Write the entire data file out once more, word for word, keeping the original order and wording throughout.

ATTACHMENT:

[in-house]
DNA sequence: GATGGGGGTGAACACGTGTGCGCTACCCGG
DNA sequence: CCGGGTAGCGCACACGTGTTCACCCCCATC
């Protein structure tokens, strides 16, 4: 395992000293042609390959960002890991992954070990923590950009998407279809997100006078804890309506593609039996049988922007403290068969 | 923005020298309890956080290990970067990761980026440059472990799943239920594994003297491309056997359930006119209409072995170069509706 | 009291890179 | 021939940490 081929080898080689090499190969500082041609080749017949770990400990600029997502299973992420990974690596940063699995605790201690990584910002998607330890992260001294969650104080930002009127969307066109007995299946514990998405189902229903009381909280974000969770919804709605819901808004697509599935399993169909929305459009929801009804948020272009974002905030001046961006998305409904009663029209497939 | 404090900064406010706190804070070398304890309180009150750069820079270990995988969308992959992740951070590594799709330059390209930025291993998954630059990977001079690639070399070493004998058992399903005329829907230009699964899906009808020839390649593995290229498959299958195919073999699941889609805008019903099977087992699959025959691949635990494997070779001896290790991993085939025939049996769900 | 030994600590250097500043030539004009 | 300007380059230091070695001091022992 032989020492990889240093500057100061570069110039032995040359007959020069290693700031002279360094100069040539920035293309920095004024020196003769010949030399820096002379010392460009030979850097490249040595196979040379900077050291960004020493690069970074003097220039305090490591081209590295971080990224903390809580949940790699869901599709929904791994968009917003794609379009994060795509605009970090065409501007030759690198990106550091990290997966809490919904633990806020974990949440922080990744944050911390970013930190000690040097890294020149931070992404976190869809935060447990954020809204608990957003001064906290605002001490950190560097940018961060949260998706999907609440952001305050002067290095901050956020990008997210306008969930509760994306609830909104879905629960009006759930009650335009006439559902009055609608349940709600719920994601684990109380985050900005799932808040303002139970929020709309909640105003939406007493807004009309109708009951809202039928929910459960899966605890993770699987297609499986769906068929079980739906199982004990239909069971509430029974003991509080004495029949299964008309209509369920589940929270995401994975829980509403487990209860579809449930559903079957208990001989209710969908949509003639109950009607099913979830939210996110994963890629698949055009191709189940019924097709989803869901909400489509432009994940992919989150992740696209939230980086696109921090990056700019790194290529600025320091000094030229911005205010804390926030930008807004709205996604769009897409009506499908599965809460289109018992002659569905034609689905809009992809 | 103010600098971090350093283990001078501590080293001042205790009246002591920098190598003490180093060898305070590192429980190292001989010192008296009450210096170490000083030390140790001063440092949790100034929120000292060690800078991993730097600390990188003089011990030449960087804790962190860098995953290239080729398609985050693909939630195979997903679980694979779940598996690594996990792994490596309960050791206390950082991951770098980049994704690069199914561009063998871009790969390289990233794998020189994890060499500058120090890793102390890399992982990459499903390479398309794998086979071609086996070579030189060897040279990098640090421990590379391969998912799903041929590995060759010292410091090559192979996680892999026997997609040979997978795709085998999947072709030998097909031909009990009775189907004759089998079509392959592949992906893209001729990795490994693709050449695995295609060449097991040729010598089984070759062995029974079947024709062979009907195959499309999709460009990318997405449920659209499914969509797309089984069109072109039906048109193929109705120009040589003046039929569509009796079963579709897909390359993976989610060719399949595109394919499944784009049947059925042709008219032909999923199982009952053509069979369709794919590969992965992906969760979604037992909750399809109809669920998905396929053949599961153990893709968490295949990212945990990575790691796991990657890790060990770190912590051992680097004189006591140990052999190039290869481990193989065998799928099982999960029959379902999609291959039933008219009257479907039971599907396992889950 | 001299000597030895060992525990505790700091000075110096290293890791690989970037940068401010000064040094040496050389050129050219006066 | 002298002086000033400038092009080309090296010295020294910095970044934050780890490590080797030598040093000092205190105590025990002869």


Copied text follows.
[in-house]
DNA sequence: GATGGGGGTGAACACGTGTGCGCTACCCGG
DNA sequence: CCGGGTAGCGCACACGTGTTCACCCCCATC
């Protein structure tokens, strides 16, 4: 395992000293042609390959960002890991992954070990923590950009998407279809997100006078804890309506593609039996049988922007403290068969 | 923005020298309890956080290990970067990761980026440059472990799943239920594994003297491309056997359930006119209409072995170069509706 | 009291890179 | 021939940490 081929080898080689090499190969500082041609080749017949770990400990600029997502299973992420990974690596940063699995605790201690990584910002998607330890992260001294969650104080930002009127969307066109007995299946514990998405189902229903009381909280974000969770919804709605819901808004697509599935399993169909929305459009929801009804948020272009974002905030001046961006998305409904009663029209497939 | 404090900064406010706190804070070398304890309180009150750069820079270990995988969308992959992740951070590594799709330059390209930025291993998954630059990977001079690639070399070493004998058992399903005329829907230009699964899906009808020839390649593995290229498959299958195919073999699941889609805008019903099977087992699959025959691949635990494997070779001896290790991993085939025939049996769900 | 030994600590250097500043030539004009 | 300007380059230091070695001091022992 032989020492990889240093500057100061570069110039032995040359007959020069290693700031002279360094100069040539920035293309920095004024020196003769010949030399820096002379010392460009030979850097490249040595196979040379900077050291960004020493690069970074003097220039305090490591081209590295971080990224903390809580949940790699869901599709929904791994968009917003794609379009994060795509605009970090065409501007030759690198990106550091990290997966809490919904633990806020974990949440922080990744944050911390970013930190000690040097890294020149931070992404976190869809935060447990954020809204608990957003001064906290605002001490950190560097940018961060949260998706999907609440952001305050002067290095901050956020990008997210306008969930509760994306609830909104879905629960009006759930009650335009006439559902009055609608349940709600719920994601684990109380985050900005799932808040303002139970929020709309909640105003939406007493807004009309109708009951809202039928929910459960899966605890993770699987297609499986769906068929079980739906199982004990239909069971509430029974003991509080004495029949299964008309209509369920589940929270995401994975829980509403487990209860579809449930559903079957208990001989209710969908949509003639109950009607099913979830939210996110994963890629698949055009191709189940019924097709989803869901909400489509432009994940992919989150992740696209939230980086696109921090990056700019790194290529600025320091000094030229911005205010804390926030930008807004709205996604769009897409009506499908599965809460289109018992002659569905034609689905809009992809 | 103010600098971090350093283990001078501590080293001042205790009246002591920098190598003490180093060898305070590192429980190292001989010192008296009450210096170490000083030390140790001063440092949790100034929120000292060690800078991993730097600390990188003089011990030449960087804790962190860098995953290239080729398609985050693909939630195979997903679980694979779940598996690594996990792994490596309960050791206390950082991951770098980049994704690069199914561009063998871009790969390289990233794998020189994890060499500058120090890793102390890399992982990459499903390479398309794998086979071609086996070579030189060897040279990098640090421990590379391969998912799903041929590995060759010292410091090559192979996680892999026997997609040979997978795709085998999947072709030998097909031909009990009775189907004759089998079509392959592949992906893209001729990795490994693709050449695995295609060449097991040729010598089984070759062995029974079947024709062979009907195959499309999709460009990318997405449920659209499914969509797309089984069109072109039906048109193929109705120009040589003046039929569509009796079963579709897909390359993976989610060719399949595109394919499944784009049947059925042709008219032909999923199982009952053509069979369709794919590969992965992906969760979604037992909750399809109809669920998905396929053949599961153990893709968490295949990212945990990575790691796991990657890790060990770190912590051992680097004189006591140990052999190039290869481990193989065998799928099982999960029959379902999609291959039933008219009257479907039971599907396992889950 | 001299000597030895060992525990505790700091000075110096290293890791690989970037940068401010000064040094040496050389050129050219006066 | 002298002086000033400038092009080309090296010295020294910095970044934050780890490590080797030598040093000092205190105590025990002869």